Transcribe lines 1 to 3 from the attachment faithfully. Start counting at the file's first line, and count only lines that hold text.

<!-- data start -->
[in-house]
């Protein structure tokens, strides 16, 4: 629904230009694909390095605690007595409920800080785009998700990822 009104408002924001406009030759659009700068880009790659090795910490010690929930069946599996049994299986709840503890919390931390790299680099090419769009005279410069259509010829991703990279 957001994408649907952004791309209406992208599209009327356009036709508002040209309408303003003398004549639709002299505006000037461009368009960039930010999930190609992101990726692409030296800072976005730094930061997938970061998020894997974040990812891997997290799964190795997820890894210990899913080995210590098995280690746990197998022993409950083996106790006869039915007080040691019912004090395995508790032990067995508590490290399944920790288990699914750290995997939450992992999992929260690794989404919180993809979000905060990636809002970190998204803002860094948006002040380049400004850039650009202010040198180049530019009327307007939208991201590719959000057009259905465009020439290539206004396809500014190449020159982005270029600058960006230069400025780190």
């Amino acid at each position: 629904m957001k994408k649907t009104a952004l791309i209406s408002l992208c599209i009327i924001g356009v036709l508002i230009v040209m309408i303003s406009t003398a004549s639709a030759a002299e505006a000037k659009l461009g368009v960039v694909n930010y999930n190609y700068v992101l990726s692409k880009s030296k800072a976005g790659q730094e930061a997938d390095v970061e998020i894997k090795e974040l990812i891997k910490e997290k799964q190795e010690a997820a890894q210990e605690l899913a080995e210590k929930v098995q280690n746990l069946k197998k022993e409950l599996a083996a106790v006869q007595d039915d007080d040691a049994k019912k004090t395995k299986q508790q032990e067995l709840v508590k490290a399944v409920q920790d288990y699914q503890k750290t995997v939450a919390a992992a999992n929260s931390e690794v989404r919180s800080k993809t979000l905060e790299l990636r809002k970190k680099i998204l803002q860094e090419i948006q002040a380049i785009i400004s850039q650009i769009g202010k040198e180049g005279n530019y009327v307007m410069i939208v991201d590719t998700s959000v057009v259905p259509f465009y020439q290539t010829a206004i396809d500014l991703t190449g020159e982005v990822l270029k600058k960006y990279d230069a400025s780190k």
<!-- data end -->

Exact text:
[in-house]
């Protein structure tokens, strides 16, 4: 629904230009694909390095605690007595409920800080785009998700990822 009104408002924001406009030759659009700068880009790659090795910490010690929930069946599996049994299986709840503890919390931390790299680099090419769009005279410069259509010829991703990279 957001994408649907952004791309209406992208599209009327356009036709508002040209309408303003003398004549639709002299505006000037461009368009960039930010999930190609992101990726692409030296800072976005730094930061997938970061998020894997974040990812891997997290799964190795997820890894210990899913080995210590098995280690746990197998022993409950083996106790006869039915007080040691019912004090395995508790032990067995508590490290399944920790288990699914750290995997939450992992999992929260690794989404919180993809979000905060990636809002970190998204803002860094948006002040380049400004850039650009202010040198180049530019009327307007939208991201590719959000057009259905465009020439290539206004396809500014190449020159982005270029600058960006230069400025780190």
């Amino acid at each position: 629904m957001k994408k649907t009104a952004l791309i209406s408002l992208c599209i009327i924001g356009v036709l508002i230009v040209m309408i303003s406009t003398a004549s639709a030759a002299e505006a000037k659009l461009g368009v960039v694909n930010y999930n190609y700068v992101l990726s692409k880009s030296k800072a976005g790659q730094e930061a997938d390095v970061e998020i894997k090795e974040l990812i891997k910490e997290k799964q190795e010690a997820a890894q210990e605690l899913a080995e210590k929930v098995q280690n746990l069946k197998k022993e409950l599996a083996a106790v006869q007595d039915d007080d040691a049994k019912k004090t395995k299986q508790q032990e067995l709840v508590k490290a399944v409920q920790d288990y699914q503890k750290t995997v939450a919390a992992a999992n929260s931390e690794v989404r919180s800080k993809t979000l905060e790299l990636r809002k970190k680099i998204l803002q860094e090419i948006q002040a380049i785009i400004s850039q650009i769009g202010k040198e180049g005279n530019y009327v307007m410069i939208v991201d590719t998700s959000v057009v259905p259509f465009y020439q290539t010829a206004i396809d500014l991703t190449g020159e982005v990822l270029k600058k960006y990279d230069a400025s780190k």